William Whitney first experienced high adventure at the age of eleven through Boy Scouts and has sought more ever since. During that early period, he was introduced to the marvelous, engaging tales of Kenneth Roberts, Alexandre Dumas, and James Fenimore Cooper. He was hooked on the fascinating dynamics of historical fiction.
William's life's lessons laid a solid foundation. Earning degrees in geology, law and business administration, with an affinity for learning languages, coupled with a desire to see the world, presented opportunities for him to experience living in seven countries outside the United States. He taught high school students while living in Swaziland’s bush country where he learned … and used Zulu. Becoming fluent in a Bantu language that incorporated tongue clicks were all the more challenging. But, evolving his understanding to the point of actually thinking in the language, was the powerful experience. Armed with the knowledge of how to teach himself foreign languages, he sought more expatriate opportunities throughout his adult life. Everywhere he lived, he made a bona fide effort to learn the local language. He witnessed cultural doors fly open, transitioning from what initially could have been a barrier, into a welcoming portal. By helicopter, he took that diversity-oriented spirit up into the remote and rugged Highlands of Papua New Guinea to negotiate with primitive tribal landowners. After a stint in Houston on a major capital project, he went into operations on the coast of Angola, then in the final days of civil war. Because of his unique skill sets, he was requested in oil-rich Nigeria, initially in a contract/supply chain mentoring role, where he was formally acknowledged by his employer as a Diversity Ambassador. After repatriating to the States for a little over a year, it was off again. This time to Kuala Lumpur and the exotic sights, sounds, smells of the Far East. After fourteen short months, and with a healthy measure of reluctance, Bill was transferred to the City of Light, Paris. Any lingering reluctance had evaporated by the time the taxi rolled over the mosaic boulevard at Place de la Concorde on the way to Rue Perronet. Diligent efforts to learn and actively use French, while living in the heart of the city paid cultural dividends for him not only while in France. When transferred a year later to the French-speaking island of Mauritius, the French he used morphed from Parisian to Creole.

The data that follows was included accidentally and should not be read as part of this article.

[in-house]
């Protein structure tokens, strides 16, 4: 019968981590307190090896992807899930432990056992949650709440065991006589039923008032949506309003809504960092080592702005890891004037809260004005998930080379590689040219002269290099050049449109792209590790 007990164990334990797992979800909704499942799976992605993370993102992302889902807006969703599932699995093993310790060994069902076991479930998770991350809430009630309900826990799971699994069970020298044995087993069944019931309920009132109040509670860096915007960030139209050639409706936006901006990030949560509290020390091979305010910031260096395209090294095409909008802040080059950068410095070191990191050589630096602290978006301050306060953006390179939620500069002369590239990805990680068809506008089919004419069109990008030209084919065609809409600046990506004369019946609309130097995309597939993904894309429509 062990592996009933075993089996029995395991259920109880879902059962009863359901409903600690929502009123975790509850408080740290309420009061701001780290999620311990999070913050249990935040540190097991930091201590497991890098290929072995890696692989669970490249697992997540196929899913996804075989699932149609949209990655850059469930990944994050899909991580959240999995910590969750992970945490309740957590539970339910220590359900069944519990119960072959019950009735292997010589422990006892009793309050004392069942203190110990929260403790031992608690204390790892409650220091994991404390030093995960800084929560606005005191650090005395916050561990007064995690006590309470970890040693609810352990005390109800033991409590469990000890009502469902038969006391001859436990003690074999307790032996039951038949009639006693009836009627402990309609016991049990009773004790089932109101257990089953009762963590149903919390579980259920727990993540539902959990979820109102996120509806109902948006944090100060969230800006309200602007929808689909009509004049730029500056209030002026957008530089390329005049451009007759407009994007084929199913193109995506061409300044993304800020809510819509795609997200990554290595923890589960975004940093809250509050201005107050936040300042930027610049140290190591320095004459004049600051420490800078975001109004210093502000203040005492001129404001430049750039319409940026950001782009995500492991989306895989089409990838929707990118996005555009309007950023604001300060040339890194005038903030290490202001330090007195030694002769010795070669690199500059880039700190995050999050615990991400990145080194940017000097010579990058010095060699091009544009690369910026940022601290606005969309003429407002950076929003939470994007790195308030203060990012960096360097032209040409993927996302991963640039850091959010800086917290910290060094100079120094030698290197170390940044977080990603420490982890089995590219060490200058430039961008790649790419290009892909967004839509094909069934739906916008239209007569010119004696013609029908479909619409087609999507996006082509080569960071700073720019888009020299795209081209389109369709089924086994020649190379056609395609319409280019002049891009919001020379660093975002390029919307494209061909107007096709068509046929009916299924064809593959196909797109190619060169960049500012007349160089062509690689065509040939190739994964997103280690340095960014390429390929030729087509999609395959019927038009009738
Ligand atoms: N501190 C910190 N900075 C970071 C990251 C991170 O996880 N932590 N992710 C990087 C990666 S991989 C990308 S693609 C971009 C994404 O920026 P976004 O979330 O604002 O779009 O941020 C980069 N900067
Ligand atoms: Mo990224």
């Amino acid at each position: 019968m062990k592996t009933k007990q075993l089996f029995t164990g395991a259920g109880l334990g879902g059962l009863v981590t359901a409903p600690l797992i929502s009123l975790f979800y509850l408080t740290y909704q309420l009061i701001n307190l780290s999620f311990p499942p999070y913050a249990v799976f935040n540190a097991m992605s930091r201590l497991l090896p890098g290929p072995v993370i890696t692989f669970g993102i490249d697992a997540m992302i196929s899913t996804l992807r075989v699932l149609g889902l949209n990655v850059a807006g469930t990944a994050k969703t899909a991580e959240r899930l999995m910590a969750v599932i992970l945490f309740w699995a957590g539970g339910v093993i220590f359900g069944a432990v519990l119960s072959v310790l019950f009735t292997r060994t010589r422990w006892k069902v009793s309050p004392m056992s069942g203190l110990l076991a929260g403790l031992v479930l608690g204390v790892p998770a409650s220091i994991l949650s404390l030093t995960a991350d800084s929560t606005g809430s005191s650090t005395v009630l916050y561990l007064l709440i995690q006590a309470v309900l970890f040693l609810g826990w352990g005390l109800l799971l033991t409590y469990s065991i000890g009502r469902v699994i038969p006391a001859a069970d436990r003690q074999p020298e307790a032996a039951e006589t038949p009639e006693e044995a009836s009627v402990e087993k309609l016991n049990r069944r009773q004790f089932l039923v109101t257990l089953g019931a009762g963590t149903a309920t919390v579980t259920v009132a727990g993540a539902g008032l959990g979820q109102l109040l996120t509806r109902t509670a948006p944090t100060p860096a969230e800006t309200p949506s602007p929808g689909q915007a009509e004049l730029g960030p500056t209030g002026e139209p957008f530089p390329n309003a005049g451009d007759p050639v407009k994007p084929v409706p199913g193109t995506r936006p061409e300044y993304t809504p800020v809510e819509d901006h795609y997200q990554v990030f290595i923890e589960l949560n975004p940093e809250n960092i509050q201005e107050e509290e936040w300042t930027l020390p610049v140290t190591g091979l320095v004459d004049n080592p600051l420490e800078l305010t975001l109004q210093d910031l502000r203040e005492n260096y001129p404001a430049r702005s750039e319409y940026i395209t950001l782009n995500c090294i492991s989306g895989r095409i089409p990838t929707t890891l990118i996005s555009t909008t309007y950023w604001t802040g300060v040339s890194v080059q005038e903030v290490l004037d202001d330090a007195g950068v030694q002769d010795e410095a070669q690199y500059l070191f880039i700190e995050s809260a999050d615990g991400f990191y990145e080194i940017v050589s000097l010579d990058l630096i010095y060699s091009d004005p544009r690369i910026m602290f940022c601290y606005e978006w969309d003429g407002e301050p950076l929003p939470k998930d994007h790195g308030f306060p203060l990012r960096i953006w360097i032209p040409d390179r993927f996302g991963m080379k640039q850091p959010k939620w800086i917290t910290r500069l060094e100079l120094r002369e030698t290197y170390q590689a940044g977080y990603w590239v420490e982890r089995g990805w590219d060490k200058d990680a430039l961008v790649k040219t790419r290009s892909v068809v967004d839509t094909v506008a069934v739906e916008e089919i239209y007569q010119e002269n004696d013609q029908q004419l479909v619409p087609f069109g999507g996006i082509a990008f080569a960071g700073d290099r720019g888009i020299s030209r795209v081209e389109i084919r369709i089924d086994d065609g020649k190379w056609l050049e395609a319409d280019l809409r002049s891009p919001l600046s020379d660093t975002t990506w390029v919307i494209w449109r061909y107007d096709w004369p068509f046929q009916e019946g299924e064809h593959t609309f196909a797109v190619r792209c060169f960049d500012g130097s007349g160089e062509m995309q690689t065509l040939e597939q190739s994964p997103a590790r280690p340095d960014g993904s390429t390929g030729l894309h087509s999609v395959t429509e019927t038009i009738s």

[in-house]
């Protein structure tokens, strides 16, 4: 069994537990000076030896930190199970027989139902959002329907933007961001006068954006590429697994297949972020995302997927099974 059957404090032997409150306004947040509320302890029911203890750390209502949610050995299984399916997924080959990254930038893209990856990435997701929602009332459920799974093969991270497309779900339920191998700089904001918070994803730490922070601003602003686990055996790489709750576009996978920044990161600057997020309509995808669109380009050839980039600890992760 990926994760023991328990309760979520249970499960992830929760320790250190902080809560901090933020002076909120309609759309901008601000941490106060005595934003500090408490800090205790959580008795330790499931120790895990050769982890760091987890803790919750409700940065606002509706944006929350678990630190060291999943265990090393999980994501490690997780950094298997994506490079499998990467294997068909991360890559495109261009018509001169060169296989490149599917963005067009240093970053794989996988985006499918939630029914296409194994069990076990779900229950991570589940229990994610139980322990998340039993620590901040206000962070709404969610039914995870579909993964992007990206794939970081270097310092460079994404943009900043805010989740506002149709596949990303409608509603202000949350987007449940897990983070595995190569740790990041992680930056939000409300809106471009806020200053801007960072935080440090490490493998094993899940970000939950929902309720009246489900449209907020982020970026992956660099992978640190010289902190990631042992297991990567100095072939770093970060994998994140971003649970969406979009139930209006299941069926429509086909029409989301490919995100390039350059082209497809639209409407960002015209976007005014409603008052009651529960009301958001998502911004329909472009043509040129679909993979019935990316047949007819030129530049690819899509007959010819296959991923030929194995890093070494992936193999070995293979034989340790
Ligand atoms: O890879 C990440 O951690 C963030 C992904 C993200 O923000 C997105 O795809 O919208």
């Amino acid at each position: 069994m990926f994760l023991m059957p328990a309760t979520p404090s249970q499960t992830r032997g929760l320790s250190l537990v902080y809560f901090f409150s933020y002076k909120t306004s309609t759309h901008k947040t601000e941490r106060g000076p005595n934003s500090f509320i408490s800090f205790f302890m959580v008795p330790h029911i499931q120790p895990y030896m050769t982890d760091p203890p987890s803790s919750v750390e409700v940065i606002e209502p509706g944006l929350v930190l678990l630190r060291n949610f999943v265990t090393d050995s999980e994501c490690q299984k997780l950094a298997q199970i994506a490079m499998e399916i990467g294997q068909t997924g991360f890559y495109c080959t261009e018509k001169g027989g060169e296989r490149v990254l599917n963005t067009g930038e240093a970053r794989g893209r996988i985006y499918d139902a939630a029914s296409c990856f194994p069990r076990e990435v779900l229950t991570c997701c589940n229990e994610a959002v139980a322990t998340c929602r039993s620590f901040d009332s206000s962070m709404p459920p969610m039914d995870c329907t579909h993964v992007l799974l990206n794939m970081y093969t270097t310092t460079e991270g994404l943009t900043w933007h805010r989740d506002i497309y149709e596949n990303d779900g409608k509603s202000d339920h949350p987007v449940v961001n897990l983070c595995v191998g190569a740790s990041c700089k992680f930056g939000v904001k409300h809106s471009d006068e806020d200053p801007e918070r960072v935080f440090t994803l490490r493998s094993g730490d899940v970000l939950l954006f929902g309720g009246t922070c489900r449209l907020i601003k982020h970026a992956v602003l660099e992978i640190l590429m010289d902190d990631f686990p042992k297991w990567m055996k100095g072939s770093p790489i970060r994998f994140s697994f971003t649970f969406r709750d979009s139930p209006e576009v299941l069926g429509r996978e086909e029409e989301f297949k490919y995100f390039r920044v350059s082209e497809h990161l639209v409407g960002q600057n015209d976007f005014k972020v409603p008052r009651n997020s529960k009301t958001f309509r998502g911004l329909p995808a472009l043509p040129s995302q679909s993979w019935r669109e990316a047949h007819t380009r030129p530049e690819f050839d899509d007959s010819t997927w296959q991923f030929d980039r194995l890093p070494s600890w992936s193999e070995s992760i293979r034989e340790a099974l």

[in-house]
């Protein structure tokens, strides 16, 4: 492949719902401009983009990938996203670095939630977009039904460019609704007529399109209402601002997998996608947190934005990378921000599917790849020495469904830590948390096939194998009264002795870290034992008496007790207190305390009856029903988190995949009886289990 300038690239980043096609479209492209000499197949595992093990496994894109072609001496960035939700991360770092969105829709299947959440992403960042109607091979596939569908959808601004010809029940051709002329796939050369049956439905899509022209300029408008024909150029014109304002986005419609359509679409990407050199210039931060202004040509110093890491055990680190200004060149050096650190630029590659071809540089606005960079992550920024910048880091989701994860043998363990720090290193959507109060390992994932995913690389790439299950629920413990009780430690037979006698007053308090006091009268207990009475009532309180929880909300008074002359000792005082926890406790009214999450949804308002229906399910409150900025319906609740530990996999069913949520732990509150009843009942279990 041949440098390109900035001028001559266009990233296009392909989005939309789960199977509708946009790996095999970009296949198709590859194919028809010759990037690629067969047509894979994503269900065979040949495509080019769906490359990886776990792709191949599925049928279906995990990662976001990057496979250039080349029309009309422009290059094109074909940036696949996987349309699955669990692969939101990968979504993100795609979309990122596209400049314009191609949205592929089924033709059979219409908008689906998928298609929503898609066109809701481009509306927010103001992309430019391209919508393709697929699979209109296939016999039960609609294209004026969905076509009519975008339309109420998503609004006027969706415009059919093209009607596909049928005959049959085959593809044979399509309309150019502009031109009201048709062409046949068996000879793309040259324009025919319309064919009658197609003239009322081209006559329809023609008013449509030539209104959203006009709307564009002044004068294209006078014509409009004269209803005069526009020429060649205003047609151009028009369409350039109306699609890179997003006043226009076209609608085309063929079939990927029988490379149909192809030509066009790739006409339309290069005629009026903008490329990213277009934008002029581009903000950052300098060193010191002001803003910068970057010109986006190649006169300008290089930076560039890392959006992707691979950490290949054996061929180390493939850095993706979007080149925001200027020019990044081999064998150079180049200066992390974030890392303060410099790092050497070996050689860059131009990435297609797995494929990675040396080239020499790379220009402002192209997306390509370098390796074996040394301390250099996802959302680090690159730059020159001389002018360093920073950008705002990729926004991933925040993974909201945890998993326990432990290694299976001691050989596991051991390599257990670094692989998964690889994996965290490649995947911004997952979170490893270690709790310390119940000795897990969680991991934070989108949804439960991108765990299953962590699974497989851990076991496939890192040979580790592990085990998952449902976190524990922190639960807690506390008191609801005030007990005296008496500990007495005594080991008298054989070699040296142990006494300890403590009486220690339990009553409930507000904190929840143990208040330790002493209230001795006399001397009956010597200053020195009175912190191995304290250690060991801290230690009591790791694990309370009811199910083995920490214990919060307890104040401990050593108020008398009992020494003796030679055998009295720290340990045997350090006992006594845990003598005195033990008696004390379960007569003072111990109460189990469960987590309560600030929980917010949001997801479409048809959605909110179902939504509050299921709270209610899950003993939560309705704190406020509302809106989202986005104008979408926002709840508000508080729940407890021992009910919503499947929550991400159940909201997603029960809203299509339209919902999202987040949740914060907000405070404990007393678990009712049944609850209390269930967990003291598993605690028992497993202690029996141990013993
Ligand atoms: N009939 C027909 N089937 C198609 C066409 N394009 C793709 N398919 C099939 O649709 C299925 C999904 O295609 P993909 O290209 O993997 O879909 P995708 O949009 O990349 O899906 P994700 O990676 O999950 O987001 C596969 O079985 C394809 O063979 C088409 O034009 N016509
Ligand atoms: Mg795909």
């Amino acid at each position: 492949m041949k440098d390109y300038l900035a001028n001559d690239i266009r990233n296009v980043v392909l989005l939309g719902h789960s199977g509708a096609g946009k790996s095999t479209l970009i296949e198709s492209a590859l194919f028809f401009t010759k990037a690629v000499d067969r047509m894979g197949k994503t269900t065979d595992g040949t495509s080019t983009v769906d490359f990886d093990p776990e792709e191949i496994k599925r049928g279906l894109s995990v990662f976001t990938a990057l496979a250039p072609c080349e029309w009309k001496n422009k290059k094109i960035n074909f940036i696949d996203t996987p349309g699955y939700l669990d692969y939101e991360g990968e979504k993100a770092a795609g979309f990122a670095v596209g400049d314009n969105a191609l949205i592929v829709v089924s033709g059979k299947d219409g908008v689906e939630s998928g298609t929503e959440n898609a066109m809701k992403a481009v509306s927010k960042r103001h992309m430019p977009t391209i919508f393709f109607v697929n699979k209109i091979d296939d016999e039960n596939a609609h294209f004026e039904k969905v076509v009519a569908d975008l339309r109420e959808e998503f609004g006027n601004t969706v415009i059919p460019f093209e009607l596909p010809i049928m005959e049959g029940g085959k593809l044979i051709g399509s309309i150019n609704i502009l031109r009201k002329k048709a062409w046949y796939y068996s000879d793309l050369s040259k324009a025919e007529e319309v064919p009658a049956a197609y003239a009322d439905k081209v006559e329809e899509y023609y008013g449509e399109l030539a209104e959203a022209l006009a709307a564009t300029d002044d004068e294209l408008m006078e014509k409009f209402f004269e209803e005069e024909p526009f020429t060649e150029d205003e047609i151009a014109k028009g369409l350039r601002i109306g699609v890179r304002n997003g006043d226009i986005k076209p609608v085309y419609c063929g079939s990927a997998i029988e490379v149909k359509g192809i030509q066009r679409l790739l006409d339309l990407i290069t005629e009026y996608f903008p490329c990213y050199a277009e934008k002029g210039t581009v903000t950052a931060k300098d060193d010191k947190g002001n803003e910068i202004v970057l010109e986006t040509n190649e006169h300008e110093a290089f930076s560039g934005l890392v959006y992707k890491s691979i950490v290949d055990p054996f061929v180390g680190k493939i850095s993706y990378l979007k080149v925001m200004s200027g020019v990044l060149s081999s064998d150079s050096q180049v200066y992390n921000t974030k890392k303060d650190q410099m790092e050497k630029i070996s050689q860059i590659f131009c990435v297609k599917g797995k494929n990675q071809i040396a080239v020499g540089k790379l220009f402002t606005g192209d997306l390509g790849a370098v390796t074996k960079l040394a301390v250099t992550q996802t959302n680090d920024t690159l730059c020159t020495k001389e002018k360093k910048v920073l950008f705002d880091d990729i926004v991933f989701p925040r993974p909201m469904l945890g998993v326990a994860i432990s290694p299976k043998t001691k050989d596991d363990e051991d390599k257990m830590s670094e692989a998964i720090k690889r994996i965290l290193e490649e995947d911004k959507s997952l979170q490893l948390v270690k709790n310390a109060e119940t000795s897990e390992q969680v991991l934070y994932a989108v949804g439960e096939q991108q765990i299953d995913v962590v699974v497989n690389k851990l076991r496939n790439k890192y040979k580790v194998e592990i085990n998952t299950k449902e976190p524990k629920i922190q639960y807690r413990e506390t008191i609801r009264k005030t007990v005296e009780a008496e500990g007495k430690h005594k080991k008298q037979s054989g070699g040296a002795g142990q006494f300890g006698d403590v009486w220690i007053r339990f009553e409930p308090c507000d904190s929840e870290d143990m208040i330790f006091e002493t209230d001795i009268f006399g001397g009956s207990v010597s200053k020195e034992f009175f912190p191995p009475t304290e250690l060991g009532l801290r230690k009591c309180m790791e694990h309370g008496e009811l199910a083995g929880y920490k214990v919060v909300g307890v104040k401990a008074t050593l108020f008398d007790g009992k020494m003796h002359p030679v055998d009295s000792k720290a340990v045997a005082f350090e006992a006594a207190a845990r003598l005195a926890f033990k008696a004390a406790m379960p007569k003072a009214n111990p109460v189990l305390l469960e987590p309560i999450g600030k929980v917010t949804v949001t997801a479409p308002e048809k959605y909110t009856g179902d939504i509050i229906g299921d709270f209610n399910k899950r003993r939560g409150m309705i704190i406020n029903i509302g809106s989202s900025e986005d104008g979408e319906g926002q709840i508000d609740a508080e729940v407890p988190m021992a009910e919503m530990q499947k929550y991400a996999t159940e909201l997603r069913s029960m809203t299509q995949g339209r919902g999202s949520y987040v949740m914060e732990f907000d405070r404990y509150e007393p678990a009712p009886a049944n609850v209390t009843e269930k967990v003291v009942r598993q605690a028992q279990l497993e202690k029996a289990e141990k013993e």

Yes, Ile Maurice is a real place, and I regret to confirm the Dodo bird is extinct. Pirates ate most of them; then the French took over. Start with a tablespoon of olive oil in a dutch oven... The birds basically walked into the pot. It was while Bill lived on the small Indian Ocean island that he actually, after decades in the making, put words around his ideas, and knocked out the first full draft of "Tiers of War".
He espouses to a philosophy that life with adventure, and a little adrenaline from time to time, is a good thing. Perhaps that explains his passion for long haul motorcycle touring on his BMW K1600 GTL. With New Orleans as a starting point, he has made runs on old US highways up to Quebec, the Florida Keys, Spokane/Glacier National Park and California where he got snowed in up in the Sierra Nevadas. Did I mention he is a harmonica player with a guitar problem, polishing his repertoire?